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Working people will pay price for the economic disaster of a no deal Brexit

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A no deal Brexit would be a disaster for jobs, rights and public services

The Chancellor is set to announce a one-year spending review on Wednesday.

But the decisions he makes will be overshadowed by the threat of a no deal Brexit that would derail our economy and damage public services.

New analysis from the TUC shows that growth in the UK is already weaker than most of our industrial competitors, coming third from bottom in the economic growth league for industrial nations in the first half of this year.

Average quarterly GDP in first half of 2019

We know a no deal Brexit would damage the prospects of economic growth.

A no deal Brexit will also damage public services, diverting much needed funds into preparation, and disrupting the economy’s capacity to deliver the sustainable tax revenues that fund them.

Former chancellor Philip Hammond says that no deal preparations could cost as much as £90bn – at a time when social care, hospitals and local government are struggling.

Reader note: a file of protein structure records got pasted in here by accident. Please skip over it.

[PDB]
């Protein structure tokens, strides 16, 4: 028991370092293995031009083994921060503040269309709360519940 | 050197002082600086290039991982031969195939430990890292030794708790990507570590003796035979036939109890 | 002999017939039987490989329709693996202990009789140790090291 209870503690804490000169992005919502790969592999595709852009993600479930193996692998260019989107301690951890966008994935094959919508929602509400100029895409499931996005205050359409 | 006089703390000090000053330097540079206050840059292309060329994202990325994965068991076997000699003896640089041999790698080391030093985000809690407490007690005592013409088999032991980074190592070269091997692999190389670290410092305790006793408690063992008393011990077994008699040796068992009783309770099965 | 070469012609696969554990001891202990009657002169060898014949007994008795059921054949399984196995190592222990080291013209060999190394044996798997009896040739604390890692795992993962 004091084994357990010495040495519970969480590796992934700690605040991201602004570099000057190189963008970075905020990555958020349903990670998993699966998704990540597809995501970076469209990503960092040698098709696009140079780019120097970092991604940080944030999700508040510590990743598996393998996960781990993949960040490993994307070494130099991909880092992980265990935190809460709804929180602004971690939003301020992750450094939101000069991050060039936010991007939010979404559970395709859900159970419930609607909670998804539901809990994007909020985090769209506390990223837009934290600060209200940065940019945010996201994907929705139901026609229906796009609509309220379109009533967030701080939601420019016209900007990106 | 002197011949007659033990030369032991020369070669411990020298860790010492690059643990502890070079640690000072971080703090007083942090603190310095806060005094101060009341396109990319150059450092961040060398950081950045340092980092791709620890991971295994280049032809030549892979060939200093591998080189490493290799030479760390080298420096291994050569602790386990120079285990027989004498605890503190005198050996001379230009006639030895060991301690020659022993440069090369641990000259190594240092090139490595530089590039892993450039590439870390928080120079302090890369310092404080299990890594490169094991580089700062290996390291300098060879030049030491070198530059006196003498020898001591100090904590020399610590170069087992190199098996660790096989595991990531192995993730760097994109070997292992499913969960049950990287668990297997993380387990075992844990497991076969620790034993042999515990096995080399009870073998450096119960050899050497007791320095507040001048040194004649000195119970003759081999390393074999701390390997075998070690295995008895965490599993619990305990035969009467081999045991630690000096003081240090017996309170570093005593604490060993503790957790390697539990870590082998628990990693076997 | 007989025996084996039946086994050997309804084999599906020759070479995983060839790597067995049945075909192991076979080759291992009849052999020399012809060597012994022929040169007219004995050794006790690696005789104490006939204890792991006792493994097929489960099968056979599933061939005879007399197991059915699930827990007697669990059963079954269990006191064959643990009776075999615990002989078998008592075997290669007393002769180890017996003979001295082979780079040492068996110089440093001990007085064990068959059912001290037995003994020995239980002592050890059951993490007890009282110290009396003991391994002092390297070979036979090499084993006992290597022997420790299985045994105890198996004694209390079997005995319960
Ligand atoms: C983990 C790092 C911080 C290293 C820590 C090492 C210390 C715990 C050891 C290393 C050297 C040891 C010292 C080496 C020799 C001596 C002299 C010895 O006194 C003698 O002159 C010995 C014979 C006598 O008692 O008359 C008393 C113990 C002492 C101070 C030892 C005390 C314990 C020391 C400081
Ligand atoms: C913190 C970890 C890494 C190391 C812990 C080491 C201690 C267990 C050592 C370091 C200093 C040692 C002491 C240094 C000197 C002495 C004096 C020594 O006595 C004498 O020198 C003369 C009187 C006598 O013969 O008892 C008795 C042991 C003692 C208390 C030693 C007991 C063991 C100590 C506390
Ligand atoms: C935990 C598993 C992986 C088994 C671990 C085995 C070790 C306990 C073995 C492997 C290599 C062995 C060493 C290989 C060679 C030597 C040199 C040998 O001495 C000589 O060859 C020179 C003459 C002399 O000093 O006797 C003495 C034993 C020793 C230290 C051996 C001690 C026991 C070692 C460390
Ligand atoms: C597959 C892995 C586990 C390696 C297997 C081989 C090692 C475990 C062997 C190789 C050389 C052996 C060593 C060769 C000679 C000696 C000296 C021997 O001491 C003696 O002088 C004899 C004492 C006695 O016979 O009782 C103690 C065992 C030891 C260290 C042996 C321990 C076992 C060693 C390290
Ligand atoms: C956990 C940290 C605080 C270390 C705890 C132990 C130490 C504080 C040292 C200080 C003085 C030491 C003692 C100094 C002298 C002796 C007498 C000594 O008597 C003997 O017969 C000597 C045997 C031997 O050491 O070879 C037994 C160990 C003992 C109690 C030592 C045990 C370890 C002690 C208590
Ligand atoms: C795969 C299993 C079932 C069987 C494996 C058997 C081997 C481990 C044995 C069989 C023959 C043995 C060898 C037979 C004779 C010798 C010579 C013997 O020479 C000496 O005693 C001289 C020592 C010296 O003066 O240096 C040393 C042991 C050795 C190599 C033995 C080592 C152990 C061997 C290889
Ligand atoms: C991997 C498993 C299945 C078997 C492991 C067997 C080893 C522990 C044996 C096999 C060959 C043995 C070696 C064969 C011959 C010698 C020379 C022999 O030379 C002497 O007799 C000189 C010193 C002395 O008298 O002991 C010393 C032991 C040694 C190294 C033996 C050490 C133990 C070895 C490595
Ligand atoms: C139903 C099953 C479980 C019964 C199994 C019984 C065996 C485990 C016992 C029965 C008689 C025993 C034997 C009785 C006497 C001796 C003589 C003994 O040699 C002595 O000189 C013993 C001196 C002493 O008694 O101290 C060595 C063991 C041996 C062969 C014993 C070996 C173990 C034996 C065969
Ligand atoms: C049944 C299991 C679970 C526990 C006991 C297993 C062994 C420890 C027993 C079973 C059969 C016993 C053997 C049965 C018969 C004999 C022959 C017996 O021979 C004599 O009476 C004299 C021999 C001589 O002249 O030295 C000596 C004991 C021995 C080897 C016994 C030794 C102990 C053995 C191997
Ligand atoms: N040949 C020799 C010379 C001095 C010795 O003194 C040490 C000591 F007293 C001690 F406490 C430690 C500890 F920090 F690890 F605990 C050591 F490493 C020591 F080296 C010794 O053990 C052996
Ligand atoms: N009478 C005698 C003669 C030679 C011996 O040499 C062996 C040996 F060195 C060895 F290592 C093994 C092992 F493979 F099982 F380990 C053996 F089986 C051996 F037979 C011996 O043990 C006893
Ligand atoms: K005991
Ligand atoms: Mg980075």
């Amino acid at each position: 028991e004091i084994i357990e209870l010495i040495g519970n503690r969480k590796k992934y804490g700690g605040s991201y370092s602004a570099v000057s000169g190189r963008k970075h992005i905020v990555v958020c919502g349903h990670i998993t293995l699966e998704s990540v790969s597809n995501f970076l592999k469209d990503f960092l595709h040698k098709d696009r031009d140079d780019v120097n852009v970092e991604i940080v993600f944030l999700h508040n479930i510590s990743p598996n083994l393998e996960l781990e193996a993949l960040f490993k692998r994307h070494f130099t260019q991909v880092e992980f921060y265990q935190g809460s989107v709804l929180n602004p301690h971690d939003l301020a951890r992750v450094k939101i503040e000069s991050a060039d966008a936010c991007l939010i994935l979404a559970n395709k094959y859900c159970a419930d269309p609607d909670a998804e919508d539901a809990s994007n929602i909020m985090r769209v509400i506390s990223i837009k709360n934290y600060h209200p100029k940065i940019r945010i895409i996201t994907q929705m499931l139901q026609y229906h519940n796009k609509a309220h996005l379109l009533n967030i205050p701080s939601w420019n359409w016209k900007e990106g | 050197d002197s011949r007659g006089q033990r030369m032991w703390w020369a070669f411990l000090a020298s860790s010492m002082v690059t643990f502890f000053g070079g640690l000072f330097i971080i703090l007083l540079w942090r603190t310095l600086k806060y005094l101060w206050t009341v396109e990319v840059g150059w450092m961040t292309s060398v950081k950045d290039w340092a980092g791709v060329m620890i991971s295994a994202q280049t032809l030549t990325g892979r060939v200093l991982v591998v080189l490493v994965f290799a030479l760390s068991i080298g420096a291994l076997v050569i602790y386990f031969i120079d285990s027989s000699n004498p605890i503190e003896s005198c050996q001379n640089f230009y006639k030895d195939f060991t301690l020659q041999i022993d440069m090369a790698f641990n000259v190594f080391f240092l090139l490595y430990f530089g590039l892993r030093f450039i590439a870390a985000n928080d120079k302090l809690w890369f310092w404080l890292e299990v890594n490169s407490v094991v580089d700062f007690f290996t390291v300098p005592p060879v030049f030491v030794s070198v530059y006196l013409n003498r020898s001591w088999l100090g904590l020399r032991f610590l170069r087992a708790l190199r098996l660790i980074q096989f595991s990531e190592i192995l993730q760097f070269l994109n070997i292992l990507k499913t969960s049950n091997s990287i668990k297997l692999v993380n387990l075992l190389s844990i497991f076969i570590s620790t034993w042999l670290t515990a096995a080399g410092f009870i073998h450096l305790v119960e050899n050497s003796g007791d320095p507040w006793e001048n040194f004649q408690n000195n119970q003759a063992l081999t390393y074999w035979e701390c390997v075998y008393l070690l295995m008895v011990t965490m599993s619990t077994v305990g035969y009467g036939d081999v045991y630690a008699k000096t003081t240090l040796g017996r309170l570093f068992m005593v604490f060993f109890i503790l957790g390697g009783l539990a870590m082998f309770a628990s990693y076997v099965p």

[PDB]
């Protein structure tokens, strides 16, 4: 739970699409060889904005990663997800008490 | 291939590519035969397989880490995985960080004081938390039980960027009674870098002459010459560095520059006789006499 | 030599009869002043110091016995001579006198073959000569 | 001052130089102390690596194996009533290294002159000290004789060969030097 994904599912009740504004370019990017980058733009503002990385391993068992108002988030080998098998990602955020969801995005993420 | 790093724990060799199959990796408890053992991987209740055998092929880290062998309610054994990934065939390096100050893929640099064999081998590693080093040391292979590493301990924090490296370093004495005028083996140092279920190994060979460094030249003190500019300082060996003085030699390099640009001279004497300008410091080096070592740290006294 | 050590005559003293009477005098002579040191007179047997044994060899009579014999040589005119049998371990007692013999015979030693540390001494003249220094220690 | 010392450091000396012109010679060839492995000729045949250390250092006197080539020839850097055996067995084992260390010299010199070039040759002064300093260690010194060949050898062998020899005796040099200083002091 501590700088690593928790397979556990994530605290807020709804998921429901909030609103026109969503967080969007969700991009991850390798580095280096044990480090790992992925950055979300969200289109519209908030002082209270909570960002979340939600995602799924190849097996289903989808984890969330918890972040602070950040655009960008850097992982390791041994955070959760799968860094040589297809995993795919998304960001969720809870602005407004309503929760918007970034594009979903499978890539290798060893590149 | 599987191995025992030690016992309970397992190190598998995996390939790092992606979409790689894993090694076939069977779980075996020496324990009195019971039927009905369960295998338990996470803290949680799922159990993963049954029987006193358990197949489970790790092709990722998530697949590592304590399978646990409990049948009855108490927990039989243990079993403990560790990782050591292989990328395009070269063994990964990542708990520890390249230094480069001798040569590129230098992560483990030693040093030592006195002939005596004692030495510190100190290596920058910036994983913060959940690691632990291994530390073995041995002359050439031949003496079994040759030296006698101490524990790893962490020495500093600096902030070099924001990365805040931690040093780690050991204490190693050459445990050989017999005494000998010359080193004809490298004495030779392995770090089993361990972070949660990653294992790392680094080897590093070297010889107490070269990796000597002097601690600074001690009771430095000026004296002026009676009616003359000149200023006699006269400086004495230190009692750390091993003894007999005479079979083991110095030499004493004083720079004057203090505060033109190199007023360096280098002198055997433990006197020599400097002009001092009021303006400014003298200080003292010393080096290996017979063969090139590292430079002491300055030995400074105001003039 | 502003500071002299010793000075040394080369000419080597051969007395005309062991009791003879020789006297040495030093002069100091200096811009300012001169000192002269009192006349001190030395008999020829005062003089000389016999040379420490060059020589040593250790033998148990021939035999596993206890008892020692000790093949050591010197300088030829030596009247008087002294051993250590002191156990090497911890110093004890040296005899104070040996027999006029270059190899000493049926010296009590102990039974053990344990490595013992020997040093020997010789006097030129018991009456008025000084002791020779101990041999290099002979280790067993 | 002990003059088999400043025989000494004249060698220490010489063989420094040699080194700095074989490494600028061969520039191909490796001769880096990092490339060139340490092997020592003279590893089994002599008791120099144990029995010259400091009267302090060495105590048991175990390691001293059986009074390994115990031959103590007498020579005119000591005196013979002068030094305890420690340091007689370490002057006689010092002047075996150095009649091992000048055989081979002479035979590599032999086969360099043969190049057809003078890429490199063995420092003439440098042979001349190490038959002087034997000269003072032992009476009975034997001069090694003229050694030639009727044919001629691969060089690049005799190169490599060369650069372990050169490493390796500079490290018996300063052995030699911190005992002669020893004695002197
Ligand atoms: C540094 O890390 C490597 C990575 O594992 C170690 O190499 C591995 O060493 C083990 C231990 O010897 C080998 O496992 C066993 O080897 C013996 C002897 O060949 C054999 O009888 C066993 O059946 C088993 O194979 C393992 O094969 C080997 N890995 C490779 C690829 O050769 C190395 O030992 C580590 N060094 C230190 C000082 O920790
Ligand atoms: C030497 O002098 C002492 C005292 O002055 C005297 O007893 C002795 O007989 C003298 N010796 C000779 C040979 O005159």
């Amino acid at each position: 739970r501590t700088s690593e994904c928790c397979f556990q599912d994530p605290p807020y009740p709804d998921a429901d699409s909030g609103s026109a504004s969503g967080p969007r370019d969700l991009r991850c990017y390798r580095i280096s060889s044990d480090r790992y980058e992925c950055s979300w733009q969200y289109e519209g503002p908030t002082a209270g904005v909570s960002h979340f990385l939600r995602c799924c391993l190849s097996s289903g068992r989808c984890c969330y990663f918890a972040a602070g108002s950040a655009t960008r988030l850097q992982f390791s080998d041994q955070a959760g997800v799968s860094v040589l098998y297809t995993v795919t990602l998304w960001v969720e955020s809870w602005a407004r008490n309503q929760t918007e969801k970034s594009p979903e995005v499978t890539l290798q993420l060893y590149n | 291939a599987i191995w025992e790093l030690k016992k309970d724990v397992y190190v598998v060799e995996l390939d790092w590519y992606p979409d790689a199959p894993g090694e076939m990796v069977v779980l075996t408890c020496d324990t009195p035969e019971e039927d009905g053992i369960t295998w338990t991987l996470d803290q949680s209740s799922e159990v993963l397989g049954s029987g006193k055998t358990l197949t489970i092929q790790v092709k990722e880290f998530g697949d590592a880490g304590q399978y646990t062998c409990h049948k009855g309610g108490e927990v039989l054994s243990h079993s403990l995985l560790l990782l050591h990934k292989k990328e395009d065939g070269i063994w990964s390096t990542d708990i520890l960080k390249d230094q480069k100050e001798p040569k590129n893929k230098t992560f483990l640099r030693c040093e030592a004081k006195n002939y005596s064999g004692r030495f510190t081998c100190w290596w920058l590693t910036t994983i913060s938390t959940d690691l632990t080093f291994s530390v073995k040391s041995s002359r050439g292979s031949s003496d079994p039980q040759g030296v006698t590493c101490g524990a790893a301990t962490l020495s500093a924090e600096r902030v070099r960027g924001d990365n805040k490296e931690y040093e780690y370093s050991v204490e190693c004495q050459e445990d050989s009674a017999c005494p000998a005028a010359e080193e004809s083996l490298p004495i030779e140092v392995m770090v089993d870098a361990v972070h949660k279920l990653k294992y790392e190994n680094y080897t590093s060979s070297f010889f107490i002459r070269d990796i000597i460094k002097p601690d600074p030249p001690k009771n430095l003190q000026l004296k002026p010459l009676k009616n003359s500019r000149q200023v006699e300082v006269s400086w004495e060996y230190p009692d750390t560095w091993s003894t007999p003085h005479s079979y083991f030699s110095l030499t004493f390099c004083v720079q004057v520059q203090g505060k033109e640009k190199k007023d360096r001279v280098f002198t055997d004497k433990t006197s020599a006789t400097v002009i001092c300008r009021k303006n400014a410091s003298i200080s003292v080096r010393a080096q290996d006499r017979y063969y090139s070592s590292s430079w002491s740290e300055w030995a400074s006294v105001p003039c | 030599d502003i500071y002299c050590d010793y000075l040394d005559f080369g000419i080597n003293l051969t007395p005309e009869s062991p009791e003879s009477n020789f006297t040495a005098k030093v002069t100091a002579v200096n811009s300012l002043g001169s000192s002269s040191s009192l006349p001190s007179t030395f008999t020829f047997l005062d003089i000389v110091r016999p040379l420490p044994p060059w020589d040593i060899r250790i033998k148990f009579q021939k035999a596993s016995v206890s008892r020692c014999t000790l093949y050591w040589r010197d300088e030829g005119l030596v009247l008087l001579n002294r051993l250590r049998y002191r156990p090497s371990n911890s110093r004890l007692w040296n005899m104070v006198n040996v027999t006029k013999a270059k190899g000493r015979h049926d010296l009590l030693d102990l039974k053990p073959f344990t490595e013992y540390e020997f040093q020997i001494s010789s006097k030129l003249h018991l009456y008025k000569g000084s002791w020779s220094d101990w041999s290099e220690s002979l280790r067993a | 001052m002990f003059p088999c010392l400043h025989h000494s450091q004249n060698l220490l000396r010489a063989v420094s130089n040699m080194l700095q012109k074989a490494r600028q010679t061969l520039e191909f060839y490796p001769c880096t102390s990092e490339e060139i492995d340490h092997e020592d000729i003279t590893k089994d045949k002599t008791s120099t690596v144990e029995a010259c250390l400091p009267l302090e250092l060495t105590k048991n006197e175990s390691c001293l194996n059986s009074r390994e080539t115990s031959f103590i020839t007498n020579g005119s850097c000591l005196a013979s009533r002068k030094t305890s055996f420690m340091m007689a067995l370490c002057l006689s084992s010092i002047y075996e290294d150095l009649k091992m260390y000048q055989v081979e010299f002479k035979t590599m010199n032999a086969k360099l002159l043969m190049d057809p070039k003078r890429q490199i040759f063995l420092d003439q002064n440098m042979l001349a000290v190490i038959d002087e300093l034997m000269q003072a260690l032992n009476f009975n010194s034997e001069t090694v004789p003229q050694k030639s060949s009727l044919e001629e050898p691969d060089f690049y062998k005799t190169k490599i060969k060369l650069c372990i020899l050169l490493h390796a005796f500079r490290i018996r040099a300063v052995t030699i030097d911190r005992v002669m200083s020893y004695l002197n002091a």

Next week’s spending review risks being a charade unless the chancellor can rule out a disastrous no deal Brexit. And once again it will be working people who pay the price.

Years of austerity have left Britain’s economy weak, with too many insecure jobs and pay still falling behind. Social care, hospitals and local services are crying out for investment. But the chancellor is going to have to waste billions preparing for no deal disruption.

Our first ask to the Chancellor in our spending review submission is therefore to rule out a no deal Brexit and find a solution to the Brexit crisis which protects jobs, rights and peace in Northern Ireland.

  • But this is just the first step needed to rebuild an economy that works for everyone. The government should:
  • Invest in the modern infrastructure Britain needs to deliver a fairer, cleaner economy, with at least £17bn of new infrastructure investment, and a plan to deliver a just transition for workers including through a new skills entitlement.
  • Set out a ten-year funding plan to deliver world class public services, reversing the effects of a decade of cuts.
  • Tackle Britain’s unfair labour market and deliver a new deal for workers by introducing new trade union rights, raising the minimum wage to £10 as quickly as possible, investing in labour market enforcement, including the creaking employment tribunal system, and banning zero hours contracts.
  • Address sky high levels of in-work poverty with an end to Universal Credit, including the five-week wait, bringing an immediate end to the benefit freeze, and investing in making work pay.
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